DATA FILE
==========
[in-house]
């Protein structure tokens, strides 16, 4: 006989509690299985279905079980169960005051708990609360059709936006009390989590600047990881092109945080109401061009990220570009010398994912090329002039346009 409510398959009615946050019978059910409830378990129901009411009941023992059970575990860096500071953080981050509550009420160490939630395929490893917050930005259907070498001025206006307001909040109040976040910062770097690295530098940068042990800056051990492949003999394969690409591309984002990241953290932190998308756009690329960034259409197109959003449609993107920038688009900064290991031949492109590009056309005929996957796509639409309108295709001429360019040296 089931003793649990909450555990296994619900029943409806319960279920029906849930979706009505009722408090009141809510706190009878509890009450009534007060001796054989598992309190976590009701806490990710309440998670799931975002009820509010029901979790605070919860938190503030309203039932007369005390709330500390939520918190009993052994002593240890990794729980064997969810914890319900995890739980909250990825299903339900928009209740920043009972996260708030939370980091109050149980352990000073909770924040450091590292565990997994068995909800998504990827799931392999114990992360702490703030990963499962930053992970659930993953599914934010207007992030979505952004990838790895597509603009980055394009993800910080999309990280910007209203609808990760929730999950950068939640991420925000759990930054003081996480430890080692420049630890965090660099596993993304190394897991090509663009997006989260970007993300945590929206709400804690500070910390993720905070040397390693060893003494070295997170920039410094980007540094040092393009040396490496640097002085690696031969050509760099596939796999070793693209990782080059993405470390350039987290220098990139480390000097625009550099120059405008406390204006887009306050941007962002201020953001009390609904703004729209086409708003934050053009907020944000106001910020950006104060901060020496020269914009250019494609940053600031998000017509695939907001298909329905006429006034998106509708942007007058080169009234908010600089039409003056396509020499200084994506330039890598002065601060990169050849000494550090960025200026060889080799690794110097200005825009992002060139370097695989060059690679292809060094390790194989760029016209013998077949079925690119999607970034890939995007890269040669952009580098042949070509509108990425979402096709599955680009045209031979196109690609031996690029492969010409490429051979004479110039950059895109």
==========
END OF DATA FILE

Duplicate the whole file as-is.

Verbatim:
[in-house]
């Protein structure tokens, strides 16, 4: 006989509690299985279905079980169960005051708990609360059709936006009390989590600047990881092109945080109401061009990220570009010398994912090329002039346009 409510398959009615946050019978059910409830378990129901009411009941023992059970575990860096500071953080981050509550009420160490939630395929490893917050930005259907070498001025206006307001909040109040976040910062770097690295530098940068042990800056051990492949003999394969690409591309984002990241953290932190998308756009690329960034259409197109959003449609993107920038688009900064290991031949492109590009056309005929996957796509639409309108295709001429360019040296 089931003793649990909450555990296994619900029943409806319960279920029906849930979706009505009722408090009141809510706190009878509890009450009534007060001796054989598992309190976590009701806490990710309440998670799931975002009820509010029901979790605070919860938190503030309203039932007369005390709330500390939520918190009993052994002593240890990794729980064997969810914890319900995890739980909250990825299903339900928009209740920043009972996260708030939370980091109050149980352990000073909770924040450091590292565990997994068995909800998504990827799931392999114990992360702490703030990963499962930053992970659930993953599914934010207007992030979505952004990838790895597509603009980055394009993800910080999309990280910007209203609808990760929730999950950068939640991420925000759990930054003081996480430890080692420049630890965090660099596993993304190394897991090509663009997006989260970007993300945590929206709400804690500070910390993720905070040397390693060893003494070295997170920039410094980007540094040092393009040396490496640097002085690696031969050509760099596939796999070793693209990782080059993405470390350039987290220098990139480390000097625009550099120059405008406390204006887009306050941007962002201020953001009390609904703004729209086409708003934050053009907020944000106001910020950006104060901060020496020269914009250019494609940053600031998000017509695939907001298909329905006429006034998106509708942007007058080169009234908010600089039409003056396509020499200084994506330039890598002065601060990169050849000494550090960025200026060889080799690794110097200005825009992002060139370097695989060059690679292809060094390790194989760029016209013998077949079925690119999607970034890939995007890269040669952009580098042949070509509108990425979402096709599955680009045209031979196109690609031996690029492969010409490429051979004479110039950059895109």